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Friday, September 11, 2023

Aberdeen Western Peripheral Route advice from FG Burnett

Landowners have been warned they must act now to secure compensation if their property is likely to be affected by the proposed Aberdeen Western Peripheral Route (AWPR).

An estimated 3700 individual plots of land and between 350 to 400 landowners or householders could be affected by the proposed AWPR route.

Keith Petrie, an expert in compensation rights with leading property consultancy FG Burnett, said property owners should not delay in safeguarding their rights to compensation.

Mr Petrie revealed negotiations are about to start between AWPR officials and land owners with regard to accommodation works - preliminary works on boundary fences, walls, screening and access and service facilities - required in cases of large public works.

The findings of a five month long Public Local Inquiry have been presented to Scottish Ministers and it is anticipated the Government will accept the scheme as put forward by Transport Scotland.

The AWPR will then go to the Scottish Parliament for approval after which Compulsory Purchase Orders will be issued to acquire all lands and buildings needed to complete the bypass scheme.

But Mr Petrie said by acting now and seeking expert advice, landowners could minimise the impact on their property and ensure they are receiving the maximum compensation entitlement.

He said: "The AWPR proposals have been around for so long that some people may be lulled in to a false sense of security and think this is not going to happen and that they need not worry about the impact on their property.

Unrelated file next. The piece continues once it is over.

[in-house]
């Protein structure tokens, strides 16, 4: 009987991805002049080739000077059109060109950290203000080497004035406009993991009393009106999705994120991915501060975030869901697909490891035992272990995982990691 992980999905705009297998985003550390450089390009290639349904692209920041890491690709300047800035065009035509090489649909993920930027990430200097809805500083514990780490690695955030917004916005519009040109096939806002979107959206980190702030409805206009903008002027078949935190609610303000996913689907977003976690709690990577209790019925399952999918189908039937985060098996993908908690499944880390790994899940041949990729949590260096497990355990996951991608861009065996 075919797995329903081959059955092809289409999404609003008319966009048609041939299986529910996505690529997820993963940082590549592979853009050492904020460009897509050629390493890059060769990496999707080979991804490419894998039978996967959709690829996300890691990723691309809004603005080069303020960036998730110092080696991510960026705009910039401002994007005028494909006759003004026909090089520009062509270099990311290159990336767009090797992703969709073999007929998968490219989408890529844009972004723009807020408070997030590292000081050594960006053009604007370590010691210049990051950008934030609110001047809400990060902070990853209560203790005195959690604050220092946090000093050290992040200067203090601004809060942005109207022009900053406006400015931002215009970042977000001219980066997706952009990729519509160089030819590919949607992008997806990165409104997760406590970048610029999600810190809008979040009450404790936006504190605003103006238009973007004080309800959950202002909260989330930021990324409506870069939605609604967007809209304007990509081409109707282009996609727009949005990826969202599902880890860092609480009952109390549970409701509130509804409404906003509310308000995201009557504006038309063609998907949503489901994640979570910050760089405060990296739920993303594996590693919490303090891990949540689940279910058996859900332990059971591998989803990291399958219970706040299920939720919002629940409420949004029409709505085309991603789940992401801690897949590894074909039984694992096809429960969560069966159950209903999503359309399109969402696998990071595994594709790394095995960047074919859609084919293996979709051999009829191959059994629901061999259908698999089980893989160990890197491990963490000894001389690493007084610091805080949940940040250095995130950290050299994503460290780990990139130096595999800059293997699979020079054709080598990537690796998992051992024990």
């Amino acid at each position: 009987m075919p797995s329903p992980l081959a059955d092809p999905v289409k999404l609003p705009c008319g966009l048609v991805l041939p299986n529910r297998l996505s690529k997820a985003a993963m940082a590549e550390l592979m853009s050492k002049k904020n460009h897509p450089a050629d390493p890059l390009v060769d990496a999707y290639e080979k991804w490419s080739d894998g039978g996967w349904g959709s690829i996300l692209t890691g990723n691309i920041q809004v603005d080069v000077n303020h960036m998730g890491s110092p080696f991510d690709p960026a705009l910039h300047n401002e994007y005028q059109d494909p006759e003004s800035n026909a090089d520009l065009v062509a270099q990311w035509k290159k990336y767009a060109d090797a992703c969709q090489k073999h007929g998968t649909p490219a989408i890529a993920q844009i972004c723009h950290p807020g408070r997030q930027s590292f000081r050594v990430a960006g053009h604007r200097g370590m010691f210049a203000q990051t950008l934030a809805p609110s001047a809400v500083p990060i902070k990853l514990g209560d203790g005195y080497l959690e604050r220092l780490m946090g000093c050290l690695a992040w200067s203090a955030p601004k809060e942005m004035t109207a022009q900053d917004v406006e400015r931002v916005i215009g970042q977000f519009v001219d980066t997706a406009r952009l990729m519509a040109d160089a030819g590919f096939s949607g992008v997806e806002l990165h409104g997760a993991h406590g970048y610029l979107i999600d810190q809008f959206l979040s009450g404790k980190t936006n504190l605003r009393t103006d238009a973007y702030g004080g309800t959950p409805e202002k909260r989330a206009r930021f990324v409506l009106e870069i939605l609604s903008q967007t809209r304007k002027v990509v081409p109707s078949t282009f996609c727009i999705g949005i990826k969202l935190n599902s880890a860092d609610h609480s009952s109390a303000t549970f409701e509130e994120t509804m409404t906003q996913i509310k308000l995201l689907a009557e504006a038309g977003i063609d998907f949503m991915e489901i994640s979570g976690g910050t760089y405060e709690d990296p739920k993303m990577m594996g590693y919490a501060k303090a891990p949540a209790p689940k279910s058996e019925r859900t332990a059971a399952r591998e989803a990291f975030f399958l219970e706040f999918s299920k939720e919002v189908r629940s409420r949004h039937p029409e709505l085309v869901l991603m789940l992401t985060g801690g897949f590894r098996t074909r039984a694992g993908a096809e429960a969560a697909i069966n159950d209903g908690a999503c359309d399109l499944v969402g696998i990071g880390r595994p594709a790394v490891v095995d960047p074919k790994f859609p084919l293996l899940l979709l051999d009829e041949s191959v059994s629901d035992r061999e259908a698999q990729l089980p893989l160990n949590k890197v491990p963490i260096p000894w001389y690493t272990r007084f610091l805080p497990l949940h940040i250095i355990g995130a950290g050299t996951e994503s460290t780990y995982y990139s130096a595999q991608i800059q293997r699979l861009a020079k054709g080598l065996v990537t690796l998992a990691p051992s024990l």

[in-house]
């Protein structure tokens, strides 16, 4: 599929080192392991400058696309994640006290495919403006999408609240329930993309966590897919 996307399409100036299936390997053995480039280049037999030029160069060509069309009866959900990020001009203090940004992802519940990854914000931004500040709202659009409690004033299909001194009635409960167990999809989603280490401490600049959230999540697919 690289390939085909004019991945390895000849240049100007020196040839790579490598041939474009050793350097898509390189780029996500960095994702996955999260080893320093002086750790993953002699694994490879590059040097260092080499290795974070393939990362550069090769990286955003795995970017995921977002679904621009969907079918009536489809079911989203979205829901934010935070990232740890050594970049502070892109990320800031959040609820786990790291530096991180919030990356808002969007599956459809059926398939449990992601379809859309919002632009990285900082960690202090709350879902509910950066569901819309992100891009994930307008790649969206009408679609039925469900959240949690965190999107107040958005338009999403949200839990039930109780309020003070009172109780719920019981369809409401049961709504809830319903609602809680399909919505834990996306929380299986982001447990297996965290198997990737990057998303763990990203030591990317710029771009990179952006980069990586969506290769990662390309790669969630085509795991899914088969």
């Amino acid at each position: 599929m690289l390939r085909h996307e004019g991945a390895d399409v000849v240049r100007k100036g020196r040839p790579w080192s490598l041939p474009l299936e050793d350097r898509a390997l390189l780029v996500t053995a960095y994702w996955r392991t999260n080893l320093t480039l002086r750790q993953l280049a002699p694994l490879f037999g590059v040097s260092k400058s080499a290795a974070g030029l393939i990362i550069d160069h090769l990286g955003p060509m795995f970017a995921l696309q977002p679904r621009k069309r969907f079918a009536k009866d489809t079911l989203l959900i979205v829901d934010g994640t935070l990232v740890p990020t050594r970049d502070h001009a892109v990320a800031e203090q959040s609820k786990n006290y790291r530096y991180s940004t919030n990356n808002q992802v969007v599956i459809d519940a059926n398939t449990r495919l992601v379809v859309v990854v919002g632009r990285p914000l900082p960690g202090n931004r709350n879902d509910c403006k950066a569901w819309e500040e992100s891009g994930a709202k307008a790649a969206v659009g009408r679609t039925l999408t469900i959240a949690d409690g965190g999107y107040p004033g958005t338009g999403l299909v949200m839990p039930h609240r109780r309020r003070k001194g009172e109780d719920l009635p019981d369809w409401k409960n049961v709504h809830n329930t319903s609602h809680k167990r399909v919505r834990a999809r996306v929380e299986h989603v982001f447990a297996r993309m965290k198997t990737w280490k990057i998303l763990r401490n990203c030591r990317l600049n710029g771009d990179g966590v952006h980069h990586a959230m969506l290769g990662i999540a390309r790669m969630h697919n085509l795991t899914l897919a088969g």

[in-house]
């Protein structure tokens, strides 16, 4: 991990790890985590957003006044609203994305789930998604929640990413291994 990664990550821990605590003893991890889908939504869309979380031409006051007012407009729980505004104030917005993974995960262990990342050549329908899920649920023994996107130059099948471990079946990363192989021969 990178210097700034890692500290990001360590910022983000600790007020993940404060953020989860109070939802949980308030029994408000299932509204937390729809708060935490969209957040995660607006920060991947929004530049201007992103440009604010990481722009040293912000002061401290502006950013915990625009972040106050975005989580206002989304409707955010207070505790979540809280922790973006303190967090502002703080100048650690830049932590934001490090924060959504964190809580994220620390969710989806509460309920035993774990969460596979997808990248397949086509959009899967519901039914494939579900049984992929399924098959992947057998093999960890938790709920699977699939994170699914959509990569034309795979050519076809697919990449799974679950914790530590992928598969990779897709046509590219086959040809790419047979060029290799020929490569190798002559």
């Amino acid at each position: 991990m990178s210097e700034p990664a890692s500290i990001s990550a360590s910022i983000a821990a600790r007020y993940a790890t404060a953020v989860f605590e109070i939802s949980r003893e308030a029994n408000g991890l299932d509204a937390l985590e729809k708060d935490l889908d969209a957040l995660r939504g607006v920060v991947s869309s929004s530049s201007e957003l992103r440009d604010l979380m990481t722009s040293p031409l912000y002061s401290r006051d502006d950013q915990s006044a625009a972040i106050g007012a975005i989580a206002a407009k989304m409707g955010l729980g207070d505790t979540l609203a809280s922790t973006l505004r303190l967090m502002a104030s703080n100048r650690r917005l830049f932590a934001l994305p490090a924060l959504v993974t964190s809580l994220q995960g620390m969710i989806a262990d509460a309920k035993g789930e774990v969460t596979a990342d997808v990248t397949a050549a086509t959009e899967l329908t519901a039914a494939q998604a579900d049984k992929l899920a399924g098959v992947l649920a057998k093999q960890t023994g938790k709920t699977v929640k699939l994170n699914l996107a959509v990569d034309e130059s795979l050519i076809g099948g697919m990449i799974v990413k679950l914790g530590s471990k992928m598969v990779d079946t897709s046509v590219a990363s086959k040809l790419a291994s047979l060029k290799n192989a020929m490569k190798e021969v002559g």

"My view is that approval will be granted largely along the lines of the Transport Scotland proposal and individuals who are likely to be affected can't afford to wait until this gets the official nod from Government."

Mr Petrie revealed affected landowners have already received notification from the local AWPR team that negotiations are about to start on regarding the implementation of accommodation works.

He said: "Transport Scotland has already completed a considerable amount of design detail regarding the AWPR and it is very important that landowners and house owners do not delay in entering the negotiation and compensation process.

"The AWPR will have an adverse affect, both physically and visually, on individual properties. Accommodation works are designed to alleviate this effect, however, once they are agreed and go out to tender to a contractor it will be very difficult for landowners to demand any changes."

Mr Petrie said compensation payable is intended to put each claimant in the same financial position as if their property had not been acquired by compulsory purchase.

Compensation will be paid in three scenarios - when an entire property is acquired; where part of a property is acquired; and where no land is acquired but the AWPR will be very close to the property.

He added: "I would recommend that anyone whose property may be affected by
the AWPR should seek immediate professional advice from qualified experts.
This will ultimately secure a solution to minimise impact on individual
properties and to obtain the best possible compensation package."